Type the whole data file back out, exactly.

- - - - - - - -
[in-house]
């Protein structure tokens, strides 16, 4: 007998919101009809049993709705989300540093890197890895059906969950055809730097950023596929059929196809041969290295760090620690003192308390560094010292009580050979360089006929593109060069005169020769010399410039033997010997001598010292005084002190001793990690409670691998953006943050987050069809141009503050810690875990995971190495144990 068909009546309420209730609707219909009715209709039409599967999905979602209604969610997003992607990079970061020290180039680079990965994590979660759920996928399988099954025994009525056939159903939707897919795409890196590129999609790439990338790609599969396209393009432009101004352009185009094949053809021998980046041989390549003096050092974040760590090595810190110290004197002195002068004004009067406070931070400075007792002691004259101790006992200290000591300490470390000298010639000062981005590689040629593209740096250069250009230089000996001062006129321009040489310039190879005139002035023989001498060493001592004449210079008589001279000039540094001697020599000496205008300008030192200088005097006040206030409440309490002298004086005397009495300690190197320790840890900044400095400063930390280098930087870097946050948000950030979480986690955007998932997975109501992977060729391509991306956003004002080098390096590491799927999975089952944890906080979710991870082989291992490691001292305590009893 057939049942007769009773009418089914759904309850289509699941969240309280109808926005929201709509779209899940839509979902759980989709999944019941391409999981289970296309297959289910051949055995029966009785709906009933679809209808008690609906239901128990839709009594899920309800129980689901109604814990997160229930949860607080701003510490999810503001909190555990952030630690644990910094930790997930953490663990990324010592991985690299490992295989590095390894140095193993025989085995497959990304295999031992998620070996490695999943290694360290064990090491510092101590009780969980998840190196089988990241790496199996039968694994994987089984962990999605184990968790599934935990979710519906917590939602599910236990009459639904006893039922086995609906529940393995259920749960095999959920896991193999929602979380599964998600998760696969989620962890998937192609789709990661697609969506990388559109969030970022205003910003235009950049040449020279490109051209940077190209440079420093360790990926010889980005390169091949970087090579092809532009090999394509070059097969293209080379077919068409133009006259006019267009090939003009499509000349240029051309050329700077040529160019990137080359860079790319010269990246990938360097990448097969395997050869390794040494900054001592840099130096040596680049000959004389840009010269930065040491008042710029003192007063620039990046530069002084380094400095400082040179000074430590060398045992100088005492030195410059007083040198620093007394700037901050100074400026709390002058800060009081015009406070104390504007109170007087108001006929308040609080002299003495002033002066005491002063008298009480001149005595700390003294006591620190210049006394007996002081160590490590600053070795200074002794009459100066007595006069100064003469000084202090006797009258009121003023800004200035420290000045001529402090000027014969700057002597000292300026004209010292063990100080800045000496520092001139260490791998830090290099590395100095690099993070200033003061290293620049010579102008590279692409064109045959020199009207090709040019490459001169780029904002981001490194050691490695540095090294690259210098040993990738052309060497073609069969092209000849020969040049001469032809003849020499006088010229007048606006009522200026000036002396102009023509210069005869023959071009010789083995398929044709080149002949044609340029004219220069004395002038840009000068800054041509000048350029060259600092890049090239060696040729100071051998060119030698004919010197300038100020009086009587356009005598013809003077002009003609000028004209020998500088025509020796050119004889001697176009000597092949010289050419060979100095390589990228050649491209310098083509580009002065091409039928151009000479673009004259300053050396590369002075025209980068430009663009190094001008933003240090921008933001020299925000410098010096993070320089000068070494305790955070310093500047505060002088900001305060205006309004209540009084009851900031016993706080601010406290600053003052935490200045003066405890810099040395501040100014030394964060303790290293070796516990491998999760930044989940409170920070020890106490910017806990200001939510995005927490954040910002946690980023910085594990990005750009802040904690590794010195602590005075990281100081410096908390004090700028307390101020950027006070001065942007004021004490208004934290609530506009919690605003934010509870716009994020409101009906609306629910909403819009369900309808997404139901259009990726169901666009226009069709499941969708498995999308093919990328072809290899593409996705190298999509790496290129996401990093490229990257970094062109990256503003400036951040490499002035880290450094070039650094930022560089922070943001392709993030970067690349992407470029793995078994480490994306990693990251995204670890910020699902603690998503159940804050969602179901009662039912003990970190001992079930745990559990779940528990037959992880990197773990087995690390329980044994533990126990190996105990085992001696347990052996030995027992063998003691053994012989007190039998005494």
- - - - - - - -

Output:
[in-house]
């Protein structure tokens, strides 16, 4: 007998919101009809049993709705989300540093890197890895059906969950055809730097950023596929059929196809041969290295760090620690003192308390560094010292009580050979360089006929593109060069005169020769010399410039033997010997001598010292005084002190001793990690409670691998953006943050987050069809141009503050810690875990995971190495144990 068909009546309420209730609707219909009715209709039409599967999905979602209604969610997003992607990079970061020290180039680079990965994590979660759920996928399988099954025994009525056939159903939707897919795409890196590129999609790439990338790609599969396209393009432009101004352009185009094949053809021998980046041989390549003096050092974040760590090595810190110290004197002195002068004004009067406070931070400075007792002691004259101790006992200290000591300490470390000298010639000062981005590689040629593209740096250069250009230089000996001062006129321009040489310039190879005139002035023989001498060493001592004449210079008589001279000039540094001697020599000496205008300008030192200088005097006040206030409440309490002298004086005397009495300690190197320790840890900044400095400063930390280098930087870097946050948000950030979480986690955007998932997975109501992977060729391509991306956003004002080098390096590491799927999975089952944890906080979710991870082989291992490691001292305590009893 057939049942007769009773009418089914759904309850289509699941969240309280109808926005929201709509779209899940839509979902759980989709999944019941391409999981289970296309297959289910051949055995029966009785709906009933679809209808008690609906239901128990839709009594899920309800129980689901109604814990997160229930949860607080701003510490999810503001909190555990952030630690644990910094930790997930953490663990990324010592991985690299490992295989590095390894140095193993025989085995497959990304295999031992998620070996490695999943290694360290064990090491510092101590009780969980998840190196089988990241790496199996039968694994994987089984962990999605184990968790599934935990979710519906917590939602599910236990009459639904006893039922086995609906529940393995259920749960095999959920896991193999929602979380599964998600998760696969989620962890998937192609789709990661697609969506990388559109969030970022205003910003235009950049040449020279490109051209940077190209440079420093360790990926010889980005390169091949970087090579092809532009090999394509070059097969293209080379077919068409133009006259006019267009090939003009499509000349240029051309050329700077040529160019990137080359860079790319010269990246990938360097990448097969395997050869390794040494900054001592840099130096040596680049000959004389840009010269930065040491008042710029003192007063620039990046530069002084380094400095400082040179000074430590060398045992100088005492030195410059007083040198620093007394700037901050100074400026709390002058800060009081015009406070104390504007109170007087108001006929308040609080002299003495002033002066005491002063008298009480001149005595700390003294006591620190210049006394007996002081160590490590600053070795200074002794009459100066007595006069100064003469000084202090006797009258009121003023800004200035420290000045001529402090000027014969700057002597000292300026004209010292063990100080800045000496520092001139260490791998830090290099590395100095690099993070200033003061290293620049010579102008590279692409064109045959020199009207090709040019490459001169780029904002981001490194050691490695540095090294690259210098040993990738052309060497073609069969092209000849020969040049001469032809003849020499006088010229007048606006009522200026000036002396102009023509210069005869023959071009010789083995398929044709080149002949044609340029004219220069004395002038840009000068800054041509000048350029060259600092890049090239060696040729100071051998060119030698004919010197300038100020009086009587356009005598013809003077002009003609000028004209020998500088025509020796050119004889001697176009000597092949010289050419060979100095390589990228050649491209310098083509580009002065091409039928151009000479673009004259300053050396590369002075025209980068430009663009190094001008933003240090921008933001020299925000410098010096993070320089000068070494305790955070310093500047505060002088900001305060205006309004209540009084009851900031016993706080601010406290600053003052935490200045003066405890810099040395501040100014030394964060303790290293070796516990491998999760930044989940409170920070020890106490910017806990200001939510995005927490954040910002946690980023910085594990990005750009802040904690590794010195602590005075990281100081410096908390004090700028307390101020950027006070001065942007004021004490208004934290609530506009919690605003934010509870716009994020409101009906609306629910909403819009369900309808997404139901259009990726169901666009226009069709499941969708498995999308093919990328072809290899593409996705190298999509790496290129996401990093490229990257970094062109990256503003400036951040490499002035880290450094070039650094930022560089922070943001392709993030970067690349992407470029793995078994480490994306990693990251995204670890910020699902603690998503159940804050969602179901009662039912003990970190001992079930745990559990779940528990037959992880990197773990087995690390329980044994533990126990190996105990085992001696347990052996030995027992063998003691053994012989007190039998005494």